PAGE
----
We next validated the pluripotency of SM9-1 iPSCs. The iPSCs at passage 6 showed alkaline phosphatase activity (Fig. 3a). Reverse transcription-quantitative real-time PCR (RT-qPCR) exhibited strong expression of pluripotency markers such as NANOG and OCT3/4 in SM9-1 iPSCs at passage 7 (Fig. 3b). Besides, SM9-1 iPSCs were immunopositive for human pluripotency markers such as TRA-1-60, TRA-1-81, SSEA4, NANOG, and OCT3/4 by immunocytochemistry (Fig. 3c). The potential to differentiate into all three germ layers was validated by in vitro spontaneous differentiation (Fig. 3d). Embryoid bodies (EBs) were successfully formed, and positive cells for ectoderm (MSI1), mesoderm (αSMA), and endoderm (FOXA2) markers were respectively found by immunocytochemistry (Fig. 3e).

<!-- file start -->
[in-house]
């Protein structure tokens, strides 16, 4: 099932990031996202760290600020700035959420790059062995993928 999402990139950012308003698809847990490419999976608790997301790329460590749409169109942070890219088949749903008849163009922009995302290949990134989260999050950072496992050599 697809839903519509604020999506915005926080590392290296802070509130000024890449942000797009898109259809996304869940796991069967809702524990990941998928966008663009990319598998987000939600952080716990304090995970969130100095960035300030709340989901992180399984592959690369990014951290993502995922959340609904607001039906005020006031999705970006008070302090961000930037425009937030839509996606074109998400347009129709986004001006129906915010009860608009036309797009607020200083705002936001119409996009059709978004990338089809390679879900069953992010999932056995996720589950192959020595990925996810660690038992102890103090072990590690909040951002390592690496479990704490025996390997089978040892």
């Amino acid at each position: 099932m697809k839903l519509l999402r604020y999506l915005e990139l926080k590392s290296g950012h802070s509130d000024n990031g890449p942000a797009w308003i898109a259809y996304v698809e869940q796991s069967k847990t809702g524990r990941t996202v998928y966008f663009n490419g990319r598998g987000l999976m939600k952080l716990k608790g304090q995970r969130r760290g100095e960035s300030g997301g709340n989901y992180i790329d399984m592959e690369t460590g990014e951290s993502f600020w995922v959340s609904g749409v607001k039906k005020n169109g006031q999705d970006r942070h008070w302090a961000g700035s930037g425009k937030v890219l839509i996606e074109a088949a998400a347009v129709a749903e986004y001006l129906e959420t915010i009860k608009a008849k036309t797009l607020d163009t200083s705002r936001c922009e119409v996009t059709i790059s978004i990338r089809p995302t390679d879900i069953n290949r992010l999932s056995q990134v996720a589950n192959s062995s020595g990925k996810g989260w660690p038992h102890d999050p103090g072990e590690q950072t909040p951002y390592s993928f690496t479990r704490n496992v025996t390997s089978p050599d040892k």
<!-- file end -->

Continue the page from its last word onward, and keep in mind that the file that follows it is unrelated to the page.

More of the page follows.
Subsequently, we examined the mRNA expression levels of supposed disease-associated genes using SM9-1 iPSCs. RT-qPCR revealed that HTRA1 expression decreased in SM9-1 iPSCs (Fig. 4a). A decrease in HTRA1 mRNA expression has been reported in skin fibroblasts of a CARASIL patient carrying homozygous nonsense mutations (R370X) in HTRA1, although it is considered nonsense mutation-mediated RNA decay . However, there was no significant downregulation in the expression level of mutant RNA compared to wild-type RNA in the patient-derived iPSC with missense mutation (R302Q) (Fig. 4b). On the other hand, overall HTRA1 RNA levels were lower in patient-derived cells than in healthy controls, suggesting R302Q affects the overall decline of HTRA1 RNA translation rather than mutant-specific RNA decay. We also revealed NOGGIN gene (NOG) expression, which is upregulated by TGF-β1 signaling in fibroblasts , was increased in SM9-1 iPSCs (Fig. 4c). There seems to be a small effect on its pluripotency caused by upregulated NOG expression at iPSC level as there was no significant difference in the expression of NANOG and OCT3/4 between healthy iPSC lines and SM9-1 iPSC line (Supplementary Figure S1). Additionally, we evaluated NOTCH3 expression in SM9-1 iPSCs but found no statistical difference in NOTCH3 expression (Fig. 4d). NOTCH3 is known as the causative gene of cerebral autosomal dominant arteriopathy with subcortical infarcts and leukoencephalopathy (CADASIL) . CADASIL is also an inherited CSVD with similar clinical findings to heterozygous HTRA1-related CSVD and CARASIL. These CSVDs have been recognized as overlapping diseases with some shared molecular mechanisms. Brain vessels of a CADASIL patient show loss of function of HTRA1 . Mural cells induced from a hiPSC line that is derived from a patient with CADASIL exhibit co-localization of HTRA1 and mutant NOTCH3 extracellular domain . In fact, in terms of signal transduction pathways, HTRA1 cleaves the NOTCH3 ligand JAG1, suggesting a close link between HTRA1 and Notch signaling. Given that NOTCH3 expression was not altered at the iPSC level, further examination of NOTCH3 expression or protein function would be informative to investigate whether NOTCH3 is linked to the pathomechanisms of HTRA1-related CSVD using SM9-1 iPSC line differentiated into mural cells such as vascular smooth muscle cells or pericytes. Although our limitation is that we established a hiPSC line from only one donor patient due to rare and limited access to donors with identified mutations, our findings expand the possibility of studying the molecular pathomechanisms of CSVD using the patient-derived iPSC line.